Steering feel is better than what's offered in the larger Sonata, but it's still not on par with that of the Mazda3 or the Suzuki Kizashi—or, even, the new Kia Optima. While the steering felt fine at lower speeds, it was overly light around center at higher speeds, with a peculiar weighting (and that dreaded 'digital' feel) off center. Brakes on the other hand—four-wheel discs, while a number of models are still only offering drums in back—come with a nice, confident and firm pedal feel.
40 mpg? Yep.
Our drive route, which took us up into the mountains east of San Diego and along the Mexico border, was kind of a worst-case scenario for fuel economy; it had us up and down, skirting 5,000 feet elevation at times. To keep going with some gusto, that engine was revving. A lot. So it wasn't terribly surprising that we saw 26 mpg over a mountainous, quite aggressively driven stretch. On the way back into San Diego, we decided—mostly Interstate slog—we'd take it easy and see what we'd do going the speed limit. Over about 50 miles, mostly 65-70 mph, including a few mountain grades and traffic slowdowns, we saw 39 mpg on the trip computer. At first test, the 40-mpg highway figure looks easily achievable given a 70-mph flat freeway.
This 6'-6" driver had no problem getting comfortable in the Elantra, though as is typical for this class, the lower cushions were on the short side. Front occupants get plenty of headroom with or without the sunroof, thankfully. The front seats of our test Limited and GLS cars looked like they would have some lateral support, but the slightly risen seat edges do nothing for sharp corners. The leather that's available is perforated in a wave pattern and won't be mistaken for luxury hide, but it feels supple enough.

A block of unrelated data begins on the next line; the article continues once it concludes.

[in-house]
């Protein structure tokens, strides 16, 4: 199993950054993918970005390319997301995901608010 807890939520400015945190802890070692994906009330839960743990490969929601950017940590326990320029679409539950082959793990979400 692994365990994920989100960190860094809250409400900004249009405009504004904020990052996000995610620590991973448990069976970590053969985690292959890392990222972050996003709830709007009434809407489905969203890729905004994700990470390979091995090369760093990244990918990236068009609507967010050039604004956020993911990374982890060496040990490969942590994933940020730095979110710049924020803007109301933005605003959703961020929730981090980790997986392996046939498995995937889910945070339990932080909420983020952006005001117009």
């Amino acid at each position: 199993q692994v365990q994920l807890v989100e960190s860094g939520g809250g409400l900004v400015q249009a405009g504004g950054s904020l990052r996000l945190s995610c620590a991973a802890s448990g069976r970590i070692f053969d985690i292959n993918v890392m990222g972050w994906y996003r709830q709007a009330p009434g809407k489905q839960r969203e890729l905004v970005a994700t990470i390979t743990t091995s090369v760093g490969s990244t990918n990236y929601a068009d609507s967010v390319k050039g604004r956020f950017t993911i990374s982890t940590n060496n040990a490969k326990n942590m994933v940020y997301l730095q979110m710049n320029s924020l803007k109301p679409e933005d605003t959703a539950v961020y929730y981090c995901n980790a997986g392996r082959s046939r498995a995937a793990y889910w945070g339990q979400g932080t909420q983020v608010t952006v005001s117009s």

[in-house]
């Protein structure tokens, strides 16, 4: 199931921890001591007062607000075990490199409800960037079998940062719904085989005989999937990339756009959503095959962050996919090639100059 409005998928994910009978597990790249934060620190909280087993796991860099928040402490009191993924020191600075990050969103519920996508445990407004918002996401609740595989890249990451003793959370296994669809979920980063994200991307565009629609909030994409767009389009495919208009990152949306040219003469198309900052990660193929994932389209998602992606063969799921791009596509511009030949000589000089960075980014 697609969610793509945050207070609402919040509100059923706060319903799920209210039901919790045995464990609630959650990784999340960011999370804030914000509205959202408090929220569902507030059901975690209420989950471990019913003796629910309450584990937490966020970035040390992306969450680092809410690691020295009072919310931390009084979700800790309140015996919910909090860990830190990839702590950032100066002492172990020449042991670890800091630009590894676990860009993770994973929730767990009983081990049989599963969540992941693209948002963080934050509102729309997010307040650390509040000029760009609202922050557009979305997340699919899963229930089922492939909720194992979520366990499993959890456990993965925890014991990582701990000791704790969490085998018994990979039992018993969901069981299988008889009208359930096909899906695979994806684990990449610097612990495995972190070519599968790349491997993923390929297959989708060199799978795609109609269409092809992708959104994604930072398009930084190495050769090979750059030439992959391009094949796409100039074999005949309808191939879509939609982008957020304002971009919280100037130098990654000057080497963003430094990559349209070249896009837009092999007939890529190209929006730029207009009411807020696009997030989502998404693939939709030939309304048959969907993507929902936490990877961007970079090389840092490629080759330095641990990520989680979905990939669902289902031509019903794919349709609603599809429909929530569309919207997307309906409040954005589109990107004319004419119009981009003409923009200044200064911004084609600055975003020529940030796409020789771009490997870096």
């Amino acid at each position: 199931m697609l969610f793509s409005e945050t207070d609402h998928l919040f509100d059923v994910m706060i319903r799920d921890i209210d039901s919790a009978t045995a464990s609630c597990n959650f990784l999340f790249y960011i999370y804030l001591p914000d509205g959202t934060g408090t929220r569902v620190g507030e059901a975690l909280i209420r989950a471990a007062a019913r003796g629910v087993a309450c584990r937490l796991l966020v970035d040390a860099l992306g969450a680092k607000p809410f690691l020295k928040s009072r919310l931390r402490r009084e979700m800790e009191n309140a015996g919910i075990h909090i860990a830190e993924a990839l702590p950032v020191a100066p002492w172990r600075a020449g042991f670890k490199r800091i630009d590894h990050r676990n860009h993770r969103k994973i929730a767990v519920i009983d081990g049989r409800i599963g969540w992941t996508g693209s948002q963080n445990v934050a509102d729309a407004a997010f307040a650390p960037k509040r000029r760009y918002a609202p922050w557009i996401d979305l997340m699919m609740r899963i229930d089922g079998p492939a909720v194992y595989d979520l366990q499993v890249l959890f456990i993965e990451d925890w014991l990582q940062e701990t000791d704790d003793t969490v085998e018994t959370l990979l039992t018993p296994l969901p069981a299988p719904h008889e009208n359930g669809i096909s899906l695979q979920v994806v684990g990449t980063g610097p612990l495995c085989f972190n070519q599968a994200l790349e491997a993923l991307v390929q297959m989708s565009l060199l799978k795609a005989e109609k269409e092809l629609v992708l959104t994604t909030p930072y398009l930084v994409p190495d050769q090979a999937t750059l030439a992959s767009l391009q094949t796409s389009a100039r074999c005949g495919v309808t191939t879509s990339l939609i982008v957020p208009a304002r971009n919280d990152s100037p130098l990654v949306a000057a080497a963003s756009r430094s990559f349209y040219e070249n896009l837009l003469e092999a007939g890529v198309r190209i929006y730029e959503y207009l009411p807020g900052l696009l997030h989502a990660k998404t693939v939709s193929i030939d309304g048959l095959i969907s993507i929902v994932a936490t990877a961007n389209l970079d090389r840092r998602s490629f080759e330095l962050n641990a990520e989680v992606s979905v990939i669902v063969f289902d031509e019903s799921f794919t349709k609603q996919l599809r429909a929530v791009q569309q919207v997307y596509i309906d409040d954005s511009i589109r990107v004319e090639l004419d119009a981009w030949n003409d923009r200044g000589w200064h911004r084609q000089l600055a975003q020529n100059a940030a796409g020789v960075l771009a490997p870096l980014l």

First climbing into the Elantra, we were concerned about the hard edge of the center console (we've had too many experiences with bruised knees), and with the rather low-mounted vents, one of which is just beside the start/stop button and looks like it's just above the driver's right knee. But the inward curve of the center stack proved perfect in keeping knees away, and our kneecaps were well below the vent.
Backseat space is a little bit better than what we're accustomed to in this size of vehicle, but a shortage of headroom (just like the Cruze and Civic) keeps it from being a true mid-size offering. While rear-seat heaters are on the options list—kudos for being first ever in this class—there are no true backseat heater vents, curiously (just what makes its way under the front seats. Pop the trunk and up high there are two easy-release pulls to fold down the 60/40-split rear seatbacks. They don't quite fold flar, but there's enough of an opening to easily fit skis, or a lamp.
There are a few very nice, thoughtful touches in the Elantra. Flip up the big center-console lid, and you'll find a power plug and USB input, so you can hide away your iPod or the like; but over on the passenger side, there's another side compartment and power plug for the passenger, or for another device.